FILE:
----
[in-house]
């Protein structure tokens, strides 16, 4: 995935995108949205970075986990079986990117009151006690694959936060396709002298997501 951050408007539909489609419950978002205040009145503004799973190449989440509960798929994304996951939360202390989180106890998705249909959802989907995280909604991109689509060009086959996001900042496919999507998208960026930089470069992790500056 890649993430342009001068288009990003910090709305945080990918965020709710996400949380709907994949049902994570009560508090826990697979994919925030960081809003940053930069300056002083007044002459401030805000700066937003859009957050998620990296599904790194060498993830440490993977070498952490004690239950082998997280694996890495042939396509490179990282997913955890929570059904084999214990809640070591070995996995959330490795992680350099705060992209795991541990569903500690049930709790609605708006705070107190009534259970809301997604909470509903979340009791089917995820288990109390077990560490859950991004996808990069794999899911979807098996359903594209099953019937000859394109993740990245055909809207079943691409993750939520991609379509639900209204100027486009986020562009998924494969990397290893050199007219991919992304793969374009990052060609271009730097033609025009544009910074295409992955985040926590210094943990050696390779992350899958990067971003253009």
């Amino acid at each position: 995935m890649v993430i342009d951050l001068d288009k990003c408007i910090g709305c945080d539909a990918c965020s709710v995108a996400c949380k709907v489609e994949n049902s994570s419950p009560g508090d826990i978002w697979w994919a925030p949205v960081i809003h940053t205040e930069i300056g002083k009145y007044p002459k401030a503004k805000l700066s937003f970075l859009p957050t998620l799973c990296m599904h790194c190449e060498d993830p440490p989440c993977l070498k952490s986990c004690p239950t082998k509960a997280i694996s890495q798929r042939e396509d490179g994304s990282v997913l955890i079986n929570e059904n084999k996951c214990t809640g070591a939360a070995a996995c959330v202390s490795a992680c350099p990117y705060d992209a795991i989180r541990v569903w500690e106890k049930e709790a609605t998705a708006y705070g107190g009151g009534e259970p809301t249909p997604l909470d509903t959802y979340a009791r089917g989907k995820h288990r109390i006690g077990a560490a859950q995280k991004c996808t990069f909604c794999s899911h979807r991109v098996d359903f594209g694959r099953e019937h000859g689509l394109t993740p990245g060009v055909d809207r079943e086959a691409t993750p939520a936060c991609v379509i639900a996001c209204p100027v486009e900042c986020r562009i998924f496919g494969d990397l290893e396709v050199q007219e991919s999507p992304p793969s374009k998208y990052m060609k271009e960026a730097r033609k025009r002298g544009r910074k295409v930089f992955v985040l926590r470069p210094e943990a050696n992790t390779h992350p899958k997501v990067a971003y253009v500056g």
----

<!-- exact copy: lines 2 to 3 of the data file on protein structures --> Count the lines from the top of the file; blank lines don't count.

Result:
């Protein structure tokens, strides 16, 4: 995935995108949205970075986990079986990117009151006690694959936060396709002298997501 951050408007539909489609419950978002205040009145503004799973190449989440509960798929994304996951939360202390989180106890998705249909959802989907995280909604991109689509060009086959996001900042496919999507998208960026930089470069992790500056 890649993430342009001068288009990003910090709305945080990918965020709710996400949380709907994949049902994570009560508090826990697979994919925030960081809003940053930069300056002083007044002459401030805000700066937003859009957050998620990296599904790194060498993830440490993977070498952490004690239950082998997280694996890495042939396509490179990282997913955890929570059904084999214990809640070591070995996995959330490795992680350099705060992209795991541990569903500690049930709790609605708006705070107190009534259970809301997604909470509903979340009791089917995820288990109390077990560490859950991004996808990069794999899911979807098996359903594209099953019937000859394109993740990245055909809207079943691409993750939520991609379509639900209204100027486009986020562009998924494969990397290893050199007219991919992304793969374009990052060609271009730097033609025009544009910074295409992955985040926590210094943990050696390779992350899958990067971003253009």
């Amino acid at each position: 995935m890649v993430i342009d951050l001068d288009k990003c408007i910090g709305c945080d539909a990918c965020s709710v995108a996400c949380k709907v489609e994949n049902s994570s419950p009560g508090d826990i978002w697979w994919a925030p949205v960081i809003h940053t205040e930069i300056g002083k009145y007044p002459k401030a503004k805000l700066s937003f970075l859009p957050t998620l799973c990296m599904h790194c190449e060498d993830p440490p989440c993977l070498k952490s986990c004690p239950t082998k509960a997280i694996s890495q798929r042939e396509d490179g994304s990282v997913l955890i079986n929570e059904n084999k996951c214990t809640g070591a939360a070995a996995c959330v202390s490795a992680c350099p990117y705060d992209a795991i989180r541990v569903w500690e106890k049930e709790a609605t998705a708006y705070g107190g009151g009534e259970p809301t249909p997604l909470d509903t959802y979340a009791r089917g989907k995820h288990r109390i006690g077990a560490a859950q995280k991004c996808t990069f909604c794999s899911h979807r991109v098996d359903f594209g694959r099953e019937h000859g689509l394109t993740p990245g060009v055909d809207r079943e086959a691409t993750p939520a936060c991609v379509i639900a996001c209204p100027v486009e900042c986020r562009i998924f496919g494969d990397l290893e396709v050199q007219e991919s999507p992304p793969s374009k998208y990052m060609k271009e960026a730097r033609k025009r002298g544009r910074k295409v930089f992955v985040l926590r470069p210094e943990a050696n992790t390779h992350p899958k997501v990067a971003y253009v500056g």